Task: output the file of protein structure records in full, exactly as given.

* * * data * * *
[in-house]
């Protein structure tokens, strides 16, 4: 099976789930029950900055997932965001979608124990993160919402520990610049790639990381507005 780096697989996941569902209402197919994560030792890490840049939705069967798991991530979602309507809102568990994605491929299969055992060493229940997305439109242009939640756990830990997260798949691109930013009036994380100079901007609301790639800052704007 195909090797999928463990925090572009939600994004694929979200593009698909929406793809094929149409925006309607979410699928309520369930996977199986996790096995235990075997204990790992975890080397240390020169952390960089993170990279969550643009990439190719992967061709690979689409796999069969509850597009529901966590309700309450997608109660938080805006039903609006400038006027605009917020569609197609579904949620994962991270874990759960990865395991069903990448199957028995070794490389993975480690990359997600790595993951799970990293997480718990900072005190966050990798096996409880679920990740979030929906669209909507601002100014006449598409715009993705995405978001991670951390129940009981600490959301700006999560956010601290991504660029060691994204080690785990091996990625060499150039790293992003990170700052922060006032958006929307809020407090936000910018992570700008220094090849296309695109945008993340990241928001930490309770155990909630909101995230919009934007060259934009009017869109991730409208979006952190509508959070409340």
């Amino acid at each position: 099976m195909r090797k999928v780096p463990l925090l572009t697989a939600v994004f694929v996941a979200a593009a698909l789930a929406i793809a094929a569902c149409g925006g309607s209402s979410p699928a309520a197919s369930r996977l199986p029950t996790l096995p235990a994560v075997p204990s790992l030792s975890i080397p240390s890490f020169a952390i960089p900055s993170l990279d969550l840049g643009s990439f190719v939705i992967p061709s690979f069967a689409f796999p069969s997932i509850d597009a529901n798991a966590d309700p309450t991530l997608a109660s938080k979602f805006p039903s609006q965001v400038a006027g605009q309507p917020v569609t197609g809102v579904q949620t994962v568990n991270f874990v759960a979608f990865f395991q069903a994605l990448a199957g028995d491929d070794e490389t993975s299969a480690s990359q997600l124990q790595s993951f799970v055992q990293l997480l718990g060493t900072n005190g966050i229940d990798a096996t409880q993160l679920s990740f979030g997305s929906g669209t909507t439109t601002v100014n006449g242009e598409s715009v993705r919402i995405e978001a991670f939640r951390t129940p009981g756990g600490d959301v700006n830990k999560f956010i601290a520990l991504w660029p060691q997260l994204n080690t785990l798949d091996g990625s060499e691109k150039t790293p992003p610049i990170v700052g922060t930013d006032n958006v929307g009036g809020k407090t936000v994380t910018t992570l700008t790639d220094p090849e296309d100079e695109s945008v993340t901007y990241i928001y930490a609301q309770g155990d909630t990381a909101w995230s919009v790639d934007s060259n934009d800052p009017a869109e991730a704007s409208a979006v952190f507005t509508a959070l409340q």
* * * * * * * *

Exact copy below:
[in-house]
């Protein structure tokens, strides 16, 4: 099976789930029950900055997932965001979608124990993160919402520990610049790639990381507005 780096697989996941569902209402197919994560030792890490840049939705069967798991991530979602309507809102568990994605491929299969055992060493229940997305439109242009939640756990830990997260798949691109930013009036994380100079901007609301790639800052704007 195909090797999928463990925090572009939600994004694929979200593009698909929406793809094929149409925006309607979410699928309520369930996977199986996790096995235990075997204990790992975890080397240390020169952390960089993170990279969550643009990439190719992967061709690979689409796999069969509850597009529901966590309700309450997608109660938080805006039903609006400038006027605009917020569609197609579904949620994962991270874990759960990865395991069903990448199957028995070794490389993975480690990359997600790595993951799970990293997480718990900072005190966050990798096996409880679920990740979030929906669209909507601002100014006449598409715009993705995405978001991670951390129940009981600490959301700006999560956010601290991504660029060691994204080690785990091996990625060499150039790293992003990170700052922060006032958006929307809020407090936000910018992570700008220094090849296309695109945008993340990241928001930490309770155990909630909101995230919009934007060259934009009017869109991730409208979006952190509508959070409340």
């Amino acid at each position: 099976m195909r090797k999928v780096p463990l925090l572009t697989a939600v994004f694929v996941a979200a593009a698909l789930a929406i793809a094929a569902c149409g925006g309607s209402s979410p699928a309520a197919s369930r996977l199986p029950t996790l096995p235990a994560v075997p204990s790992l030792s975890i080397p240390s890490f020169a952390i960089p900055s993170l990279d969550l840049g643009s990439f190719v939705i992967p061709s690979f069967a689409f796999p069969s997932i509850d597009a529901n798991a966590d309700p309450t991530l997608a109660s938080k979602f805006p039903s609006q965001v400038a006027g605009q309507p917020v569609t197609g809102v579904q949620t994962v568990n991270f874990v759960a979608f990865f395991q069903a994605l990448a199957g028995d491929d070794e490389t993975s299969a480690s990359q997600l124990q790595s993951f799970v055992q990293l997480l718990g060493t900072n005190g966050i229940d990798a096996t409880q993160l679920s990740f979030g997305s929906g669209t909507t439109t601002v100014n006449g242009e598409s715009v993705r919402i995405e978001a991670f939640r951390t129940p009981g756990g600490d959301v700006n830990k999560f956010i601290a520990l991504w660029p060691q997260l994204n080690t785990l798949d091996g990625s060499e691109k150039t790293p992003p610049i990170v700052g922060t930013d006032n958006v929307g009036g809020k407090t936000v994380t910018t992570l700008t790639d220094p090849e296309d100079e695109s945008v993340t901007y990241i928001y930490a609301q309770g155990d909630t990381a909101w995230s919009v790639d934007s060259n934009d800052p009017a869109e991730a704007s409208a979006v952190f507005t509508a959070l409340q």